view of the present depressed condition of manufactures, and the very
large number of women consequently unemployed, it becomes doubly the
duty of this office to call to the attention of employers the provisions
of the law, touching the hours of work of women and girls in factories
and workshops in the State.
Five and Six of the law . . . specify that the hours between which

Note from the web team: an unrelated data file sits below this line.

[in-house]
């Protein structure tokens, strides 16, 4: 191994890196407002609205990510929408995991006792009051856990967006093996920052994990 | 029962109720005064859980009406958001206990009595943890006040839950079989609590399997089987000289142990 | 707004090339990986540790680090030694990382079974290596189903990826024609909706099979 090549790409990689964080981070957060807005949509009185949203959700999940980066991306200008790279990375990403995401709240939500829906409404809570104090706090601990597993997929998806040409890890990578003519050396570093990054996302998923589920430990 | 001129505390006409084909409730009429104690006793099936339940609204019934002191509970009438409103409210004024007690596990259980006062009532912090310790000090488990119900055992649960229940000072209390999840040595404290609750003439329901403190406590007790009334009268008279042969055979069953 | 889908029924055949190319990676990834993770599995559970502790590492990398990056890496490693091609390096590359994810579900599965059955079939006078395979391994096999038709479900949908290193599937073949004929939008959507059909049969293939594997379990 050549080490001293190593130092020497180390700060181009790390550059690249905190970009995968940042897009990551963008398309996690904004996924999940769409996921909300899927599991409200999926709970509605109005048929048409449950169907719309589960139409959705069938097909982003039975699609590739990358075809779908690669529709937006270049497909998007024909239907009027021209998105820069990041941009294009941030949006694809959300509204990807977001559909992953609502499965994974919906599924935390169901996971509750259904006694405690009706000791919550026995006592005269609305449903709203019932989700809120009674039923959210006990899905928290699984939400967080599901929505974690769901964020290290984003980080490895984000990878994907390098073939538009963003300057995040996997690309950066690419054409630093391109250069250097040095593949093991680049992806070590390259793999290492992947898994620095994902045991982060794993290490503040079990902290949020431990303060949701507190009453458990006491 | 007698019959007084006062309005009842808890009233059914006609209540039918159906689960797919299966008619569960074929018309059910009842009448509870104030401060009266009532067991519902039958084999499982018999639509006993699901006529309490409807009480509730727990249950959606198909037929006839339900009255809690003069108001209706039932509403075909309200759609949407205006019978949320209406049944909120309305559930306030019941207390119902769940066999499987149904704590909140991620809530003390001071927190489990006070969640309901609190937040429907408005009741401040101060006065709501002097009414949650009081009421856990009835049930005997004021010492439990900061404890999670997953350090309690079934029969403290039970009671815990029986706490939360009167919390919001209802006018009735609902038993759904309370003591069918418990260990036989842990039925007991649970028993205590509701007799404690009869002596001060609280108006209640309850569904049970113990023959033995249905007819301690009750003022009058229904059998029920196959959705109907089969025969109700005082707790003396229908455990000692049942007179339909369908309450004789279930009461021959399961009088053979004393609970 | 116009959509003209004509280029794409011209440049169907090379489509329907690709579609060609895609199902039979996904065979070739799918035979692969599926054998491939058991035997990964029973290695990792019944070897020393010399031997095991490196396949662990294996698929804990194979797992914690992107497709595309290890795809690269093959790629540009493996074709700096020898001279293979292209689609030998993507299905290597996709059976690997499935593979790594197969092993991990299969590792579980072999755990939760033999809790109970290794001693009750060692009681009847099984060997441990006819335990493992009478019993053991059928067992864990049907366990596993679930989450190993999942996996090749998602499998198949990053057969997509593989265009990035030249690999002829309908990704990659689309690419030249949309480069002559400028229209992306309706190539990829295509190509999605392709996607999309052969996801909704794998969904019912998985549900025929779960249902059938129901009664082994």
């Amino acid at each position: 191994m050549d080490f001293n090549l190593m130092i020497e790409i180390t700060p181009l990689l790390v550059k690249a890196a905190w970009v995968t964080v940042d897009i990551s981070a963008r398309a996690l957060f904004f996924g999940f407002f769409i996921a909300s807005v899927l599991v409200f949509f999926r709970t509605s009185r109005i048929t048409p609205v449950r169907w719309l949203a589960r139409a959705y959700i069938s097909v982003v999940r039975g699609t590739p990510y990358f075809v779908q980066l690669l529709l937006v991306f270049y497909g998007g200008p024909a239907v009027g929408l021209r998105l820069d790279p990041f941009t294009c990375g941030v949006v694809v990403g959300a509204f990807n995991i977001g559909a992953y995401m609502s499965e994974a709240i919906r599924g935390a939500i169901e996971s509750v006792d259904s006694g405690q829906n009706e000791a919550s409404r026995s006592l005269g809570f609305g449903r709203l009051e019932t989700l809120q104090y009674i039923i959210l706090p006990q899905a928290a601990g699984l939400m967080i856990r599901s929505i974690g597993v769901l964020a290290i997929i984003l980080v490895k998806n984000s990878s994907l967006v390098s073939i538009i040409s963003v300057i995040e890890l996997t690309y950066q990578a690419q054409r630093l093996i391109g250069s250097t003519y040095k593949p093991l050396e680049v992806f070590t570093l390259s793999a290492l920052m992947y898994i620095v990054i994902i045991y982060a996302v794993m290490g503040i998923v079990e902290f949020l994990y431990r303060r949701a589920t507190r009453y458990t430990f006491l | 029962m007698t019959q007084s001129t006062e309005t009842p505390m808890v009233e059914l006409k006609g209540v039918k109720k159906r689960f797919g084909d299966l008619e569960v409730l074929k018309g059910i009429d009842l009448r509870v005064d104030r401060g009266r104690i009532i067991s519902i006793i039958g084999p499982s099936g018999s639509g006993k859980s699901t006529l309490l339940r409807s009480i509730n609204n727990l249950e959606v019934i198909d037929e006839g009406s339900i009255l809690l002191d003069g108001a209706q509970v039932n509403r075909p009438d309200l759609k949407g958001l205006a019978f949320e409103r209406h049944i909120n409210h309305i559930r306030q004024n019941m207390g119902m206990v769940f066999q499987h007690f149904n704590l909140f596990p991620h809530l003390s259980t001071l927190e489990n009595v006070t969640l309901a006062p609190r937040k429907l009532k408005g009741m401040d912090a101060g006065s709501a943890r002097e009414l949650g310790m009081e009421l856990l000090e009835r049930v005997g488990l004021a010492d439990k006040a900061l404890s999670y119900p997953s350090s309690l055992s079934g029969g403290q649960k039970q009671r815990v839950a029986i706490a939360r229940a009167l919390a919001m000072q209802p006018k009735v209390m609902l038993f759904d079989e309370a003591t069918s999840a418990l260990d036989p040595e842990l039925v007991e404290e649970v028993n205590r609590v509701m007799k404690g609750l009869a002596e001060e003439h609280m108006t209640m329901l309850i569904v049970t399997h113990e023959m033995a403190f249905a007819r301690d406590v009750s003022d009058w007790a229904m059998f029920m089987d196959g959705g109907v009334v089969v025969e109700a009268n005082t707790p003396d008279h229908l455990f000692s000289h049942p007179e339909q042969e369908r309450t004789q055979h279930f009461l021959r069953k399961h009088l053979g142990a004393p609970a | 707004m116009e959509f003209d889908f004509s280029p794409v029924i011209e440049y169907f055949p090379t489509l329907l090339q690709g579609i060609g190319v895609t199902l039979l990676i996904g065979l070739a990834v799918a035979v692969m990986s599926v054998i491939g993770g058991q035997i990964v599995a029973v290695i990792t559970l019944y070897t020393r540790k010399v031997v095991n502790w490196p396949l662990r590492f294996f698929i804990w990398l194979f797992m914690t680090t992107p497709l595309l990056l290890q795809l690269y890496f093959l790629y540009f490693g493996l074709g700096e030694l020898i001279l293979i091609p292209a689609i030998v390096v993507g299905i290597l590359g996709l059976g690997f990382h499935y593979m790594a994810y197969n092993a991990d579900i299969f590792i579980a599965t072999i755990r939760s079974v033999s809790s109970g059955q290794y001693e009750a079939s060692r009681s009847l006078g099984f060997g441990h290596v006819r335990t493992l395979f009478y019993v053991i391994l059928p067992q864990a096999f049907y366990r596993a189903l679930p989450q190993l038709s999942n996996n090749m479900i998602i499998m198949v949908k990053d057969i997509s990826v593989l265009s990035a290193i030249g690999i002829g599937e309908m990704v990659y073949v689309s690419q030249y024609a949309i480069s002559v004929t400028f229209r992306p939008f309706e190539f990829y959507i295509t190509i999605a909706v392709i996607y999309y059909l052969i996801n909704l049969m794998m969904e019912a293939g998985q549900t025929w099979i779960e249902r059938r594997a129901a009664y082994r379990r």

work is required of women and girls shall be posted in every room
in which such help is employed, and limit those hours to eight per
many employers of women and girls have given this law prompt obedience
and loyal support, yet the complaint of female employees that they
are required to work more than eight hours per day is so constant
that it is needful to urge once more upon employers the duty of strict
compliance with these sections, not only because obedience to the
law is the duty of the citizen, but also to the end that overworked
women and children may be relieved of excessive toil, and a portion,
at least, of the unemployed may find work to do.